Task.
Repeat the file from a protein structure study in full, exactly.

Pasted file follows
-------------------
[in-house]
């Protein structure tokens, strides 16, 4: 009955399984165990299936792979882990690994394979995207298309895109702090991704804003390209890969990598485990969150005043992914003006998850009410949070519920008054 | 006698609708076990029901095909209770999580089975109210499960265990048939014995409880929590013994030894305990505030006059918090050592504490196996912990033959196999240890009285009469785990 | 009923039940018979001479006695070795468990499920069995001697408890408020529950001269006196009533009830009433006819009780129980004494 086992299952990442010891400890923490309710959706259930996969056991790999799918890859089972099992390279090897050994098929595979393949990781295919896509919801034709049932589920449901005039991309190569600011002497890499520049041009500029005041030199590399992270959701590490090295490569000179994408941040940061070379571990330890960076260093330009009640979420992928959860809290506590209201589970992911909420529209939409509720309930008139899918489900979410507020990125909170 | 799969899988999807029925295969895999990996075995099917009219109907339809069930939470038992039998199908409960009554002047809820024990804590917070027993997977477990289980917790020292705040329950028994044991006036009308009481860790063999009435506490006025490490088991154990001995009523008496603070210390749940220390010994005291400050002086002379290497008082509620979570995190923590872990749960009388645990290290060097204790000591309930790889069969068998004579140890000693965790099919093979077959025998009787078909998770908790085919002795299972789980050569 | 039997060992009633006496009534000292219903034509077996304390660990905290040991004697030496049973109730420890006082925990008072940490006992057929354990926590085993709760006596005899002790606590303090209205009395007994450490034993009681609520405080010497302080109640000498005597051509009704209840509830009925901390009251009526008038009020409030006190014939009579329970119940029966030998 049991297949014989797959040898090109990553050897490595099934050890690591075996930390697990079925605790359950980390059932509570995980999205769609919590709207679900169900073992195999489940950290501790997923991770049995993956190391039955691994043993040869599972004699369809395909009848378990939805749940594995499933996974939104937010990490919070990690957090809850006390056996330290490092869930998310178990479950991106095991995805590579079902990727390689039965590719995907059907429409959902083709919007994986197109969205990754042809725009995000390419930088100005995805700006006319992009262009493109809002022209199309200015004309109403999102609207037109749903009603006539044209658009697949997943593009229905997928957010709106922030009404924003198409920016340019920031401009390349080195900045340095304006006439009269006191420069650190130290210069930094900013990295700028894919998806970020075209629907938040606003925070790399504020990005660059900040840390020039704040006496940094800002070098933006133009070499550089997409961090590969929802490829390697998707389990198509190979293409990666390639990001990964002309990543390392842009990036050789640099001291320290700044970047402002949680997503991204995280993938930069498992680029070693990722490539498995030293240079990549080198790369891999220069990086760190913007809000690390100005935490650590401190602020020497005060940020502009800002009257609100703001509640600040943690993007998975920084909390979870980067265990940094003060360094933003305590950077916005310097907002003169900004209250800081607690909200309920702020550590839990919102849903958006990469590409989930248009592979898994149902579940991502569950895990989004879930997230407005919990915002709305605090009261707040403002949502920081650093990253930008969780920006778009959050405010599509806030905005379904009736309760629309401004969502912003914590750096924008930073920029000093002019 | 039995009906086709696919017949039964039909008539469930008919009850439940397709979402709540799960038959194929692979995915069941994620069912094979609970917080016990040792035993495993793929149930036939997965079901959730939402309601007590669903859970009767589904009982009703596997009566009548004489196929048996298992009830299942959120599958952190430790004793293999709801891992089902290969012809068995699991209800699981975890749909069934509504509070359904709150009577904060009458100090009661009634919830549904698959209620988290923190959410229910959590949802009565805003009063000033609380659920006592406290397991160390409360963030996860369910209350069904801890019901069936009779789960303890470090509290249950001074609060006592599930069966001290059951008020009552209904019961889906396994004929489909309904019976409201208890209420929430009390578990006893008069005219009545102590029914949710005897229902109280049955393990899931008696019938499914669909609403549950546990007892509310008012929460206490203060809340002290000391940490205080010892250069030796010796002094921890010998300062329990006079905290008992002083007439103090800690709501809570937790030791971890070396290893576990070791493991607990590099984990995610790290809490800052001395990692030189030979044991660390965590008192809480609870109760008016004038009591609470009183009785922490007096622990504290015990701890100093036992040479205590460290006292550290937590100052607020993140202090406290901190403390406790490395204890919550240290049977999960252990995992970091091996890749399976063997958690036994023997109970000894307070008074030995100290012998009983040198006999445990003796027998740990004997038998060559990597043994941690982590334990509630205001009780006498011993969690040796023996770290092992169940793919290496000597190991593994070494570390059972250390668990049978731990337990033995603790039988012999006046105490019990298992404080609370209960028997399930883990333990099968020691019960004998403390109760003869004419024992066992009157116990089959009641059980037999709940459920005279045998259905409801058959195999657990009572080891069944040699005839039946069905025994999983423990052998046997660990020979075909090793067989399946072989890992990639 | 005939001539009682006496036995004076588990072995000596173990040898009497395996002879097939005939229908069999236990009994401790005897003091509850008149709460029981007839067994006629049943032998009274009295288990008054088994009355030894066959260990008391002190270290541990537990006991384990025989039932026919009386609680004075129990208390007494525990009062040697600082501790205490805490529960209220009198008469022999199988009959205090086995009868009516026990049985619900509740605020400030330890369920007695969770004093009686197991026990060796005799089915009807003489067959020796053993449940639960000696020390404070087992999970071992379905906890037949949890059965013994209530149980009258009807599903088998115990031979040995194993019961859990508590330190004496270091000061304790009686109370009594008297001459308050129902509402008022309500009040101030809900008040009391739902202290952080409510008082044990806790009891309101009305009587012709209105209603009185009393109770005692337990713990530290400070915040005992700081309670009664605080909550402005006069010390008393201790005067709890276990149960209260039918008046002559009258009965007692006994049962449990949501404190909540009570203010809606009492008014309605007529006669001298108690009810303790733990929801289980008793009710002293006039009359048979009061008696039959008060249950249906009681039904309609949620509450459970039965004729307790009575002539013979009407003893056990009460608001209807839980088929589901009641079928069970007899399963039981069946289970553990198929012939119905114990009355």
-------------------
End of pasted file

[in-house]
């Protein structure tokens, strides 16, 4: 009955399984165990299936792979882990690994394979995207298309895109702090991704804003390209890969990598485990969150005043992914003006998850009410949070519920008054 | 006698609708076990029901095909209770999580089975109210499960265990048939014995409880929590013994030894305990505030006059918090050592504490196996912990033959196999240890009285009469785990 | 009923039940018979001479006695070795468990499920069995001697408890408020529950001269006196009533009830009433006819009780129980004494 086992299952990442010891400890923490309710959706259930996969056991790999799918890859089972099992390279090897050994098929595979393949990781295919896509919801034709049932589920449901005039991309190569600011002497890499520049041009500029005041030199590399992270959701590490090295490569000179994408941040940061070379571990330890960076260093330009009640979420992928959860809290506590209201589970992911909420529209939409509720309930008139899918489900979410507020990125909170 | 799969899988999807029925295969895999990996075995099917009219109907339809069930939470038992039998199908409960009554002047809820024990804590917070027993997977477990289980917790020292705040329950028994044991006036009308009481860790063999009435506490006025490490088991154990001995009523008496603070210390749940220390010994005291400050002086002379290497008082509620979570995190923590872990749960009388645990290290060097204790000591309930790889069969068998004579140890000693965790099919093979077959025998009787078909998770908790085919002795299972789980050569 | 039997060992009633006496009534000292219903034509077996304390660990905290040991004697030496049973109730420890006082925990008072940490006992057929354990926590085993709760006596005899002790606590303090209205009395007994450490034993009681609520405080010497302080109640000498005597051509009704209840509830009925901390009251009526008038009020409030006190014939009579329970119940029966030998 049991297949014989797959040898090109990553050897490595099934050890690591075996930390697990079925605790359950980390059932509570995980999205769609919590709207679900169900073992195999489940950290501790997923991770049995993956190391039955691994043993040869599972004699369809395909009848378990939805749940594995499933996974939104937010990490919070990690957090809850006390056996330290490092869930998310178990479950991106095991995805590579079902990727390689039965590719995907059907429409959902083709919007994986197109969205990754042809725009995000390419930088100005995805700006006319992009262009493109809002022209199309200015004309109403999102609207037109749903009603006539044209658009697949997943593009229905997928957010709106922030009404924003198409920016340019920031401009390349080195900045340095304006006439009269006191420069650190130290210069930094900013990295700028894919998806970020075209629907938040606003925070790399504020990005660059900040840390020039704040006496940094800002070098933006133009070499550089997409961090590969929802490829390697998707389990198509190979293409990666390639990001990964002309990543390392842009990036050789640099001291320290700044970047402002949680997503991204995280993938930069498992680029070693990722490539498995030293240079990549080198790369891999220069990086760190913007809000690390100005935490650590401190602020020497005060940020502009800002009257609100703001509640600040943690993007998975920084909390979870980067265990940094003060360094933003305590950077916005310097907002003169900004209250800081607690909200309920702020550590839990919102849903958006990469590409989930248009592979898994149902579940991502569950895990989004879930997230407005919990915002709305605090009261707040403002949502920081650093990253930008969780920006778009959050405010599509806030905005379904009736309760629309401004969502912003914590750096924008930073920029000093002019 | 039995009906086709696919017949039964039909008539469930008919009850439940397709979402709540799960038959194929692979995915069941994620069912094979609970917080016990040792035993495993793929149930036939997965079901959730939402309601007590669903859970009767589904009982009703596997009566009548004489196929048996298992009830299942959120599958952190430790004793293999709801891992089902290969012809068995699991209800699981975890749909069934509504509070359904709150009577904060009458100090009661009634919830549904698959209620988290923190959410229910959590949802009565805003009063000033609380659920006592406290397991160390409360963030996860369910209350069904801890019901069936009779789960303890470090509290249950001074609060006592599930069966001290059951008020009552209904019961889906396994004929489909309904019976409201208890209420929430009390578990006893008069005219009545102590029914949710005897229902109280049955393990899931008696019938499914669909609403549950546990007892509310008012929460206490203060809340002290000391940490205080010892250069030796010796002094921890010998300062329990006079905290008992002083007439103090800690709501809570937790030791971890070396290893576990070791493991607990590099984990995610790290809490800052001395990692030189030979044991660390965590008192809480609870109760008016004038009591609470009183009785922490007096622990504290015990701890100093036992040479205590460290006292550290937590100052607020993140202090406290901190403390406790490395204890919550240290049977999960252990995992970091091996890749399976063997958690036994023997109970000894307070008074030995100290012998009983040198006999445990003796027998740990004997038998060559990597043994941690982590334990509630205001009780006498011993969690040796023996770290092992169940793919290496000597190991593994070494570390059972250390668990049978731990337990033995603790039988012999006046105490019990298992404080609370209960028997399930883990333990099968020691019960004998403390109760003869004419024992066992009157116990089959009641059980037999709940459920005279045998259905409801058959195999657990009572080891069944040699005839039946069905025994999983423990052998046997660990020979075909090793067989399946072989890992990639 | 005939001539009682006496036995004076588990072995000596173990040898009497395996002879097939005939229908069999236990009994401790005897003091509850008149709460029981007839067994006629049943032998009274009295288990008054088994009355030894066959260990008391002190270290541990537990006991384990025989039932026919009386609680004075129990208390007494525990009062040697600082501790205490805490529960209220009198008469022999199988009959205090086995009868009516026990049985619900509740605020400030330890369920007695969770004093009686197991026990060796005799089915009807003489067959020796053993449940639960000696020390404070087992999970071992379905906890037949949890059965013994209530149980009258009807599903088998115990031979040995194993019961859990508590330190004496270091000061304790009686109370009594008297001459308050129902509402008022309500009040101030809900008040009391739902202290952080409510008082044990806790009891309101009305009587012709209105209603009185009393109770005692337990713990530290400070915040005992700081309670009664605080909550402005006069010390008393201790005067709890276990149960209260039918008046002559009258009965007692006994049962449990949501404190909540009570203010809606009492008014309605007529006669001298108690009810303790733990929801289980008793009710002293006039009359048979009061008696039959008060249950249906009681039904309609949620509450459970039965004729307790009575002539013979009407003893056990009460608001209807839980088929589901009641079928069970007899399963039981069946289970553990198929012939119905114990009355």